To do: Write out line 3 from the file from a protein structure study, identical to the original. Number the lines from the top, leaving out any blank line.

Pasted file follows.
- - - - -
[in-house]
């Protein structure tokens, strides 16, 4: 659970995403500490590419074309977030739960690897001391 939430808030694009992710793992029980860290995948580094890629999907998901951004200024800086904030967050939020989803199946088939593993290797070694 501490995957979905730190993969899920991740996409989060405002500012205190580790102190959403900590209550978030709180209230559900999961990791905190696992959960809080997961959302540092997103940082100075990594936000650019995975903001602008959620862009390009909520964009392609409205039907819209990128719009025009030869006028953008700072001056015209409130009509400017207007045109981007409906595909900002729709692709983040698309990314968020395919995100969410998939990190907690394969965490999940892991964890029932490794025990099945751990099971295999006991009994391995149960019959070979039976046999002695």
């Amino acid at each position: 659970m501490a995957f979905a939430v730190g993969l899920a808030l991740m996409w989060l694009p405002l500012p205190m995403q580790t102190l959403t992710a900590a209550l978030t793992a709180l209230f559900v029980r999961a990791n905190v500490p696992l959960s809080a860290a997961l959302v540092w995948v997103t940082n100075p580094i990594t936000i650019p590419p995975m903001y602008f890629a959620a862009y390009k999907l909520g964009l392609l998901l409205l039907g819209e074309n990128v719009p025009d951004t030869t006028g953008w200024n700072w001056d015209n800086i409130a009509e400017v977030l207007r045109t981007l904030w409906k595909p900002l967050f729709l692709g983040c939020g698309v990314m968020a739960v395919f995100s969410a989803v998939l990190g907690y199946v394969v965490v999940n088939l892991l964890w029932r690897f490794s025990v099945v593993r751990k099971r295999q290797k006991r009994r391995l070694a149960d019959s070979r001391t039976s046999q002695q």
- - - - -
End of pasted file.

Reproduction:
């Amino acid at each position: 659970m501490a995957f979905a939430v730190g993969l899920a808030l991740m996409w989060l694009p405002l500012p205190m995403q580790t102190l959403t992710a900590a209550l978030t793992a709180l209230f559900v029980r999961a990791n905190v500490p696992l959960s809080a860290a997961l959302v540092w995948v997103t940082n100075p580094i990594t936000i650019p590419p995975m903001y602008f890629a959620a862009y390009k999907l909520g964009l392609l998901l409205l039907g819209e074309n990128v719009p025009d951004t030869t006028g953008w200024n700072w001056d015209n800086i409130a009509e400017v977030l207007r045109t981007l904030w409906k595909p900002l967050f729709l692709g983040c939020g698309v990314m968020a739960v395919f995100s969410a989803v998939l990190g907690y199946v394969v965490v999940n088939l892991l964890w029932r690897f490794s025990v099945v593993r751990k099971r295999q290797k006991r009994r391995l070694a149960d019959s070979r001391t039976s046999q002695q």